Mitchcraft Tiny Homes in Fort Collins, Colorado recently completed their 1st tiny house and was kind enough to share with us.









  • Joey says:

    How much did this build cost? This is one of my favorite builds. I like your utilization of space. Great design!

    • Nancy Mahan says:

      I agree with you, this is an excellent use of space. I especially love the “library. My two dogs and I would love that space. I also like the stairs, not a ladder in sight. I would like a handrail. As you get older, it comes in handy. I like the environmental toilet, not sure of the wet room? Still thinking on that one.
      Well done guys! Woodwork on ceiling is awesome too.

  • Rachel says:

    Danger danger Will Robinson!
    Beautiful house, both in design and construction, but the wood stove setup appears DEADLY! I was in the wood stove business for years, and this installation cannot possibly meet NFPA 211 National fire code. While it’s hard to see all the details in the photos, the following is revealed: 1) no non combustible 18″ hearth in front, 2) this Jotul 601 facsimile CANNOT possibly meet clearance to combustibles in the rear, 3) the heat shields on the stair bottom and cabinet sides APPEAR to be constructed incorrectly, without non combustible spacers, and 4), there doesn’t appear to be an outside chimney.
    This location would be perfect for a direct vented gas appliance but not a wood stove. A fire in a tiny home is probably more dangerous than in a full size house because it will be much closer to the dwellers, and the interval oxygen supply will be used up quicker. Last but not least, if a staircase combusts at night, how do you escape from the bedroom, I didn’t see any easy escape route outside. Once again, beautiful home and I hope I’m wrong in what this appears to be.

  • KJ says:

    Thank you, Rachel! We appreciate your time to express your concern and knowledge.

    A direct vented gas appliance is a great idea for tiny homes! It’s very difficult to tell in the photos, but there is proper clearance around the stove and spacers in the shields. Regardless, the stove isn’t installed, which is why you won’t see a chimney. We love the look and feel of the wood stove in the space, but an electric heater is heating the house currently.

    Safe and sound 🙂

  • Liz says:

    It looks incredibly heavy to pull around. Looks too expensive for most to afford. Don’t most people live in tiny houses to reduce cost? If it’s going to be more than, say, 50K, I’d be worried. There are a lot of tiny house companies out there, most of them have the same type of tiny house for sale for around that price or more. It’s lovely looking, but not really innovative enough to stand out that much. I have no doubt you will find customers. Good luck to you and your family. If you ever design a model that’s under 30K, post a picture. You have a real talent for craftsmanship and a budding sense of placement.

  • Snoof says:

    Your house is so creatively designed and crafted and so personal and cozy and perfect.. Don’t listen to the idiots above me lookin to hate, discredit and critisize.. That is not what Tiny house living is about. Good for you for following your dreams! Enjoy your beautiful Tiny Home! It is inspiring to the max! Love your bathroom and cozy reading/chill out nook. Beautiful!!!!!!! Keep up the great work.

  • Jeff says:

    Beautiful house and looks well lived in. Great craftsmanship and many little details. I really like the wood on the ceiling with all the variations. I agree with Rachel on the stove danger and surely this is not the actual setup. It is obvious to any observer that there is no vent pipe, so this stove could never be lit in its current state. Even if it did somehow miraculously have a vent that didn’t run into the stairs, Rachel is right about the lack of airspace and fireproof spacers on the corrugated tin. I want to say the stove is simply a prop for the photos but knowing that the tile floor and metal appear to be attempted heat shields suggest otherwise. I guess I’ll just ask: how does the heating system in this house work?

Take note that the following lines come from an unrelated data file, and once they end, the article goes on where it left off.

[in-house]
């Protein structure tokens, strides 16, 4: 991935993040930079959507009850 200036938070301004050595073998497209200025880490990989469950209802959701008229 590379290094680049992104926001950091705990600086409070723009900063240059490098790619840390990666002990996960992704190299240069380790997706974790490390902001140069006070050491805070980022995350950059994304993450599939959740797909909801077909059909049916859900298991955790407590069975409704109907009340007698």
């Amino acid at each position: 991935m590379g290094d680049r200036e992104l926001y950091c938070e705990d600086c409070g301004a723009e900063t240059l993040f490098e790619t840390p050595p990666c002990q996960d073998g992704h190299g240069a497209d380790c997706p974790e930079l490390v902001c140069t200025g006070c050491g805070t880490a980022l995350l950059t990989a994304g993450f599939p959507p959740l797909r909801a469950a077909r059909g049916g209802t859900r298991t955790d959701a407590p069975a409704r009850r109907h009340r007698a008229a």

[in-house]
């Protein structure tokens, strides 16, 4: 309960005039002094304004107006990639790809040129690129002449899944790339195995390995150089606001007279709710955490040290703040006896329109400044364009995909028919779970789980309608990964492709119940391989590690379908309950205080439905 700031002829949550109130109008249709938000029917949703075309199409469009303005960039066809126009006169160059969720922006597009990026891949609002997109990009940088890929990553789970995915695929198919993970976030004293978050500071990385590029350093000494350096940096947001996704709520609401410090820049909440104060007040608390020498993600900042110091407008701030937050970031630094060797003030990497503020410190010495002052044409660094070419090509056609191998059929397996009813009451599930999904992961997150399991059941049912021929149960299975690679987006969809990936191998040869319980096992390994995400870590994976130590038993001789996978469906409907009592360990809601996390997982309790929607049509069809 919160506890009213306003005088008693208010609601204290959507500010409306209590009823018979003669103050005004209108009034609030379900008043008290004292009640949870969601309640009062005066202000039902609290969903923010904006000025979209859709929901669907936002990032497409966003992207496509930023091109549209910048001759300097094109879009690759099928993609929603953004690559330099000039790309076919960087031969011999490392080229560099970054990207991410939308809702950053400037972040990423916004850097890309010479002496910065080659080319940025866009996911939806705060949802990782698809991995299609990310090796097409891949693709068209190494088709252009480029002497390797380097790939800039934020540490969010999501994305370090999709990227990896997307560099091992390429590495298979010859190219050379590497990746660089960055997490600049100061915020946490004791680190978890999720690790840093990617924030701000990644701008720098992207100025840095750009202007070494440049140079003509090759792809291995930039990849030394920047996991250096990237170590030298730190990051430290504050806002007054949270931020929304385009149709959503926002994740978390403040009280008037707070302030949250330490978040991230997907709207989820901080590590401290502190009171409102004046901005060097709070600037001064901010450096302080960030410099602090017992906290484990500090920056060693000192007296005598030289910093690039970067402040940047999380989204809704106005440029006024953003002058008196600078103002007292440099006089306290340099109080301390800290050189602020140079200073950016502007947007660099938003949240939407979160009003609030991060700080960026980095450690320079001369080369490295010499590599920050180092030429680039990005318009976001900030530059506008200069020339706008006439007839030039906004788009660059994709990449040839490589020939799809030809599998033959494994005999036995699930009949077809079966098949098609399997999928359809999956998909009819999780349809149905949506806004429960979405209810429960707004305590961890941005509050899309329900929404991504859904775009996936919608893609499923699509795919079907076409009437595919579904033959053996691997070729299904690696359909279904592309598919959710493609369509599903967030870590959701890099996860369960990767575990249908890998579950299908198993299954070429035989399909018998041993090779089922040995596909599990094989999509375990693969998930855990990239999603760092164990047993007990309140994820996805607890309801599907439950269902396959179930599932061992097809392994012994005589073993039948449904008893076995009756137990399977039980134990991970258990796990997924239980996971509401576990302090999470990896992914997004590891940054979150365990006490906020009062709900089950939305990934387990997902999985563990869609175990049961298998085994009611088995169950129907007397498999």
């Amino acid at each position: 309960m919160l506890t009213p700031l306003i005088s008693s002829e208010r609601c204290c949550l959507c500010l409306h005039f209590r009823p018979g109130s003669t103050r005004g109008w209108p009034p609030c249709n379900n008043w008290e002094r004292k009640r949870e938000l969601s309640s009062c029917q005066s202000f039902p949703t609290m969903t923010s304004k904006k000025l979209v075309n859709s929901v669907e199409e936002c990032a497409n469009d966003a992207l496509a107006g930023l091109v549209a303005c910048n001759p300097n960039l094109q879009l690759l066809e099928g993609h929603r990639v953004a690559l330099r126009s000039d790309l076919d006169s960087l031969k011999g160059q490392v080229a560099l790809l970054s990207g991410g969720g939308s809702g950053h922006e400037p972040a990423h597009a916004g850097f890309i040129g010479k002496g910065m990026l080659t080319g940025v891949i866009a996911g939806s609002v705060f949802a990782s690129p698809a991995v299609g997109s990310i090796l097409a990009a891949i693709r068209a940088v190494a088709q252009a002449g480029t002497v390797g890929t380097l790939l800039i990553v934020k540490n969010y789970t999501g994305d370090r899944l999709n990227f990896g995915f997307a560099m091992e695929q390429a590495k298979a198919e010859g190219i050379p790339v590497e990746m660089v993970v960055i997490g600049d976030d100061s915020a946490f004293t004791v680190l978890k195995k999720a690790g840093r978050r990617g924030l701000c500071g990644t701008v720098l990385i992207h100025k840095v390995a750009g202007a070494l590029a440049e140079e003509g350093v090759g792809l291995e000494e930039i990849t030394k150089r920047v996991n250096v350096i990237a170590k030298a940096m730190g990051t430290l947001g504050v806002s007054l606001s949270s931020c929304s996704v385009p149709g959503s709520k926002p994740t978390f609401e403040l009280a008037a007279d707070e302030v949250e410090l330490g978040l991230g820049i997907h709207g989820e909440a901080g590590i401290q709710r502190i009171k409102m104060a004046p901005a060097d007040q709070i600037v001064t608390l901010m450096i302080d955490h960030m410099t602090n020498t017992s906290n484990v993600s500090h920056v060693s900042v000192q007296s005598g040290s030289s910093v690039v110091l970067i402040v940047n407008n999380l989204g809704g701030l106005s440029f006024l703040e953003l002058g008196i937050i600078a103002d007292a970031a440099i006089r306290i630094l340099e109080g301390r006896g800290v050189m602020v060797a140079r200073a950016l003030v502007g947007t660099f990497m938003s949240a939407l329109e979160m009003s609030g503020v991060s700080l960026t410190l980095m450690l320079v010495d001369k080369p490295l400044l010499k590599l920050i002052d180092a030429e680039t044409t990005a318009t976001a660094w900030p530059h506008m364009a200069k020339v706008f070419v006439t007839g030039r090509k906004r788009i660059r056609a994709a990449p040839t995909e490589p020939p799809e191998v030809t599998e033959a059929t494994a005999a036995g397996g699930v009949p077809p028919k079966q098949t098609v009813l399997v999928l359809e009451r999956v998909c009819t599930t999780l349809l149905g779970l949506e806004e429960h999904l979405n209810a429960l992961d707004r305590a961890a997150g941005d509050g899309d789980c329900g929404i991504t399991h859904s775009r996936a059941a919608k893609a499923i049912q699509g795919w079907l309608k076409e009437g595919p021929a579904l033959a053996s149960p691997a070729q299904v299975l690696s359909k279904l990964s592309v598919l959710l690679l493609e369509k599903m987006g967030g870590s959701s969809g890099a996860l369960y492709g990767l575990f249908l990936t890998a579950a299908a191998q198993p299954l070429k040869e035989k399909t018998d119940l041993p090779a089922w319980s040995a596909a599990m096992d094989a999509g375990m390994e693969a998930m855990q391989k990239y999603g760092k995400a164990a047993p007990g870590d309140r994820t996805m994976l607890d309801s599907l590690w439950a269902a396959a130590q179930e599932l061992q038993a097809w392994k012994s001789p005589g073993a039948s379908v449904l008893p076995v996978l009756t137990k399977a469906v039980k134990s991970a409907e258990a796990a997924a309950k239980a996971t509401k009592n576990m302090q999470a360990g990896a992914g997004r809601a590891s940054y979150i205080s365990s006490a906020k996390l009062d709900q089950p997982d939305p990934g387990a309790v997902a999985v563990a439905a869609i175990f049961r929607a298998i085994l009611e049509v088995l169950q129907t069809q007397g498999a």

• Lisa says:

    I love how you turned the design around and put a reading area/sleeping area where most put the kitchen. I much prefer the more open kitchen concept and it gives a private nook for watching tv/reading/napping! I also love that FINALLY someone showed where people actually hang up their clothes! It still looks organized, but you have easy access to it all. And all the storage up there as well! Speaking of storage, the pullouts above the fridge in the kitchen are brilliant! I wish more tiny houses utilized such things as there is always wasted space in the back of cabinets and such. I also like the size of the stairs.. not a ladder (as I just can’t do them at my age) and not stairs with steps so high you feel like you have to mountain climb them, and they don’t take up a lot of space either. As for the wood stove, well the others above me covered that, and I’m guessing you have it covered. Only change I would make is the bathroom as I would prefer a separated shower so you don’t have to deal with wet feet when you want to potty or do your hair. 🙂 All in all, love it!

    • Dorothy says:

      I think I could do those steps/ladder too. Most have stairs that are way too tall for me with a crawl into the loft at the end. These knees of mine don’t crawl anymore. This “ladder” style has reasonable height steps and they are nice and wide too—but the truth is I’d probably sleep in that little downstairs area. Agree on the wet bath. They aren’t my favorite thing.

  • Mitch says:

    Right now, the wood stove is not in use. The house is currently being heated with an electric heater unit. We personally love the idea of a wood stove, but would not install without the proper safety considerations. There are more suitable options for Tiny Houses, and wood-stoves would not be included in MitchCraft homes for sale without all safety codes in compliance.